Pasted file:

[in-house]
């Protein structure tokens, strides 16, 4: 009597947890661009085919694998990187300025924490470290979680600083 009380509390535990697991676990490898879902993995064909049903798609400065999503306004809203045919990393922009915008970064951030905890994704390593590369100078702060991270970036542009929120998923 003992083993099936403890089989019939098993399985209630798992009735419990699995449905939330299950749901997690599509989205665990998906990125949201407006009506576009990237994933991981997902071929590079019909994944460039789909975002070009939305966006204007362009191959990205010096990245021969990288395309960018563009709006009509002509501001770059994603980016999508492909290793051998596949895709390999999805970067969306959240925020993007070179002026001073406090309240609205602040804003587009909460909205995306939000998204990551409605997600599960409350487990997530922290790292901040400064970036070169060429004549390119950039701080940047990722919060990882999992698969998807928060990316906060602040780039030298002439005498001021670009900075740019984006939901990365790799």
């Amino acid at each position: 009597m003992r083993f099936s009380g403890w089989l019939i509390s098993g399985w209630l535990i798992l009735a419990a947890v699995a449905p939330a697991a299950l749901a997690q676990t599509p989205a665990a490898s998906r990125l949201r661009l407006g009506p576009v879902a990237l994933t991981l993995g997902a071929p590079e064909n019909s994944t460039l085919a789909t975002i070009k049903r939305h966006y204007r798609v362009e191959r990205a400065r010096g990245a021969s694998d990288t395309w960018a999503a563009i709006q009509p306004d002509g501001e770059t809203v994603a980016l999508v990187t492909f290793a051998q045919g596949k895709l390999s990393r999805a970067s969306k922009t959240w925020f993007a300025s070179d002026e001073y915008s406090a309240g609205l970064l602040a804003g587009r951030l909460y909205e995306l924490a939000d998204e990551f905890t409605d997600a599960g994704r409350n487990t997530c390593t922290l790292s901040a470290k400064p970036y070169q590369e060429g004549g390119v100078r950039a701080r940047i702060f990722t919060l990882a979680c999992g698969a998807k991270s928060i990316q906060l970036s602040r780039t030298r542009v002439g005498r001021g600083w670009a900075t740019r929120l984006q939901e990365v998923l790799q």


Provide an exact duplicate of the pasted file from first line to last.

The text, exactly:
[in-house]
């Protein structure tokens, strides 16, 4: 009597947890661009085919694998990187300025924490470290979680600083 009380509390535990697991676990490898879902993995064909049903798609400065999503306004809203045919990393922009915008970064951030905890994704390593590369100078702060991270970036542009929120998923 003992083993099936403890089989019939098993399985209630798992009735419990699995449905939330299950749901997690599509989205665990998906990125949201407006009506576009990237994933991981997902071929590079019909994944460039789909975002070009939305966006204007362009191959990205010096990245021969990288395309960018563009709006009509002509501001770059994603980016999508492909290793051998596949895709390999999805970067969306959240925020993007070179002026001073406090309240609205602040804003587009909460909205995306939000998204990551409605997600599960409350487990997530922290790292901040400064970036070169060429004549390119950039701080940047990722919060990882999992698969998807928060990316906060602040780039030298002439005498001021670009900075740019984006939901990365790799």
């Amino acid at each position: 009597m003992r083993f099936s009380g403890w089989l019939i509390s098993g399985w209630l535990i798992l009735a419990a947890v699995a449905p939330a697991a299950l749901a997690q676990t599509p989205a665990a490898s998906r990125l949201r661009l407006g009506p576009v879902a990237l994933t991981l993995g997902a071929p590079e064909n019909s994944t460039l085919a789909t975002i070009k049903r939305h966006y204007r798609v362009e191959r990205a400065r010096g990245a021969s694998d990288t395309w960018a999503a563009i709006q009509p306004d002509g501001e770059t809203v994603a980016l999508v990187t492909f290793a051998q045919g596949k895709l390999s990393r999805a970067s969306k922009t959240w925020f993007a300025s070179d002026e001073y915008s406090a309240g609205l970064l602040a804003g587009r951030l909460y909205e995306l924490a939000d998204e990551f905890t409605d997600a599960g994704r409350n487990t997530c390593t922290l790292s901040a470290k400064p970036y070169q590369e060429g004549g390119v100078r950039a701080r940047i702060f990722t919060l990882a979680c999992g698969a998807k991270s928060i990316q906060l970036s602040r780039t030298r542009v002439g005498r001021g600083w670009a900075t740019r929120l984006q939901e990365v998923l790799q």